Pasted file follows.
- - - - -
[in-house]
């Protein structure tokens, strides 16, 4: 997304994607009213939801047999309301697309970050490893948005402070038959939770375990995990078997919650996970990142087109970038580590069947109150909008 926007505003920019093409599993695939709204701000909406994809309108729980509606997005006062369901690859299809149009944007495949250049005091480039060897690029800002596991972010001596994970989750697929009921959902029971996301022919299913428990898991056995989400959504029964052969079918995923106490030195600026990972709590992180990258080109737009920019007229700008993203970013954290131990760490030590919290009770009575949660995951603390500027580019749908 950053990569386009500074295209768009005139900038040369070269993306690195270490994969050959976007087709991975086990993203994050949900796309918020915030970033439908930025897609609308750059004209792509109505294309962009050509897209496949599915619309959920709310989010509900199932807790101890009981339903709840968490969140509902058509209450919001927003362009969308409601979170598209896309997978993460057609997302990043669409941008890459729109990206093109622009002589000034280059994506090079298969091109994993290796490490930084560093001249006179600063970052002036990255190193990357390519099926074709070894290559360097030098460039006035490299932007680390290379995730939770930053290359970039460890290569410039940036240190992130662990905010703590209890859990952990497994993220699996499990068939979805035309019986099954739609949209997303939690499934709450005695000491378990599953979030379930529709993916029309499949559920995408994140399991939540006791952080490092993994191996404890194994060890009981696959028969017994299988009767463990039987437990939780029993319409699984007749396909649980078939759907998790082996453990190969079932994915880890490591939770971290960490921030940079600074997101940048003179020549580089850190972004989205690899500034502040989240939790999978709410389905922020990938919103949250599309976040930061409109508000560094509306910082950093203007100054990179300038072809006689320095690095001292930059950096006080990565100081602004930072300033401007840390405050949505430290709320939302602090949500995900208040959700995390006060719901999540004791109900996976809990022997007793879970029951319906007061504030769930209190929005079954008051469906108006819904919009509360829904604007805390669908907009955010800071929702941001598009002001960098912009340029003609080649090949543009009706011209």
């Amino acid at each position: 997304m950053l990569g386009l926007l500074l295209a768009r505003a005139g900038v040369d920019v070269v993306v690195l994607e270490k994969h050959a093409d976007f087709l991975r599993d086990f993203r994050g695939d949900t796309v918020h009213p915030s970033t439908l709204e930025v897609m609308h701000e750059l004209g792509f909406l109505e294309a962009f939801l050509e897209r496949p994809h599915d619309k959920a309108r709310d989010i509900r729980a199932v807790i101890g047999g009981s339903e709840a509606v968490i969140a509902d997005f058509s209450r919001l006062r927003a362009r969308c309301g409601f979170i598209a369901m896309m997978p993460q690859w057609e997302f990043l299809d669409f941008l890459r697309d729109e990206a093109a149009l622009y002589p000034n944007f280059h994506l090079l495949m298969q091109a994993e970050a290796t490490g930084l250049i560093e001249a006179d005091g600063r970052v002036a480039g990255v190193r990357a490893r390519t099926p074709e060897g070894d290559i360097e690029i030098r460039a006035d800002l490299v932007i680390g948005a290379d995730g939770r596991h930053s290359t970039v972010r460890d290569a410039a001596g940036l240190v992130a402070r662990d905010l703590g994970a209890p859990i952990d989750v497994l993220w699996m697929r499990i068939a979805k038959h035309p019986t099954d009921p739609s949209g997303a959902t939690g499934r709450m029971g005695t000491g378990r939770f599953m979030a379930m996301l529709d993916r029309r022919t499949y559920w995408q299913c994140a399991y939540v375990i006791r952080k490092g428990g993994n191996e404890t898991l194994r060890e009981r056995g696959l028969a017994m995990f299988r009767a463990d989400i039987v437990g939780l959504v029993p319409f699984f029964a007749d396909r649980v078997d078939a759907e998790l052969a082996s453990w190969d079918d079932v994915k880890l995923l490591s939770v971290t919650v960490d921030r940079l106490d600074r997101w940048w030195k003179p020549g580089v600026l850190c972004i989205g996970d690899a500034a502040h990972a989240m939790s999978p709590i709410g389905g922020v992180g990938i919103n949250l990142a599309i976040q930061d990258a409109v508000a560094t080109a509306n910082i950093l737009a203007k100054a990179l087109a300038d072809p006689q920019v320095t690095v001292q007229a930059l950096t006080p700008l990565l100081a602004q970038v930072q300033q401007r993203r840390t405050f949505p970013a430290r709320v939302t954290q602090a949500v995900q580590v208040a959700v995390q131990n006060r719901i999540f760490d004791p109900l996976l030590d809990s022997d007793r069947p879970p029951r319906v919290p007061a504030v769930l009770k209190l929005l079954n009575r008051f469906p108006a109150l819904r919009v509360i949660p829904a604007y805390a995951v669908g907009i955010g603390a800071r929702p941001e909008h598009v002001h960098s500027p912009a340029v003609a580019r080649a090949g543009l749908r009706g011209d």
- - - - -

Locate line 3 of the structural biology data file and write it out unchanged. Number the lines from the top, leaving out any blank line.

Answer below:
């Amino acid at each position: 997304m950053l990569g386009l926007l500074l295209a768009r505003a005139g900038v040369d920019v070269v993306v690195l994607e270490k994969h050959a093409d976007f087709l991975r599993d086990f993203r994050g695939d949900t796309v918020h009213p915030s970033t439908l709204e930025v897609m609308h701000e750059l004209g792509f909406l109505e294309a962009f939801l050509e897209r496949p994809h599915d619309k959920a309108r709310d989010i509900r729980a199932v807790i101890g047999g009981s339903e709840a509606v968490i969140a509902d997005f058509s209450r919001l006062r927003a362009r969308c309301g409601f979170i598209a369901m896309m997978p993460q690859w057609e997302f990043l299809d669409f941008l890459r697309d729109e990206a093109a149009l622009y002589p000034n944007f280059h994506l090079l495949m298969q091109a994993e970050a290796t490490g930084l250049i560093e001249a006179d005091g600063r970052v002036a480039g990255v190193r990357a490893r390519t099926p074709e060897g070894d290559i360097e690029i030098r460039a006035d800002l490299v932007i680390g948005a290379d995730g939770r596991h930053s290359t970039v972010r460890d290569a410039a001596g940036l240190v992130a402070r662990d905010l703590g994970a209890p859990i952990d989750v497994l993220w699996m697929r499990i068939a979805k038959h035309p019986t099954d009921p739609s949209g997303a959902t939690g499934r709450m029971g005695t000491g378990r939770f599953m979030a379930m996301l529709d993916r029309r022919t499949y559920w995408q299913c994140a399991y939540v375990i006791r952080k490092g428990g993994n191996e404890t898991l194994r060890e009981r056995g696959l028969a017994m995990f299988r009767a463990d989400i039987v437990g939780l959504v029993p319409f699984f029964a007749d396909r649980v078997d078939a759907e998790l052969a082996s453990w190969d079918d079932v994915k880890l995923l490591s939770v971290t919650v960490d921030r940079l106490d600074r997101w940048w030195k003179p020549g580089v600026l850190c972004i989205g996970d690899a500034a502040h990972a989240m939790s999978p709590i709410g389905g922020v992180g990938i919103n949250l990142a599309i976040q930061d990258a409109v508000a560094t080109a509306n910082i950093l737009a203007k100054a990179l087109a300038d072809p006689q920019v320095t690095v001292q007229a930059l950096t006080p700008l990565l100081a602004q970038v930072q300033q401007r993203r840390t405050f949505p970013a430290r709320v939302t954290q602090a949500v995900q580590v208040a959700v995390q131990n006060r719901i999540f760490d004791p109900l996976l030590d809990s022997d007793r069947p879970p029951r319906v919290p007061a504030v769930l009770k209190l929005l079954n009575r008051f469906p108006a109150l819904r919009v509360i949660p829904a604007y805390a995951v669908g907009i955010g603390a800071r929702p941001e909008h598009v002001h960098s500027p912009a340029v003609a580019r080649a090949g543009l749908r009706g011209d």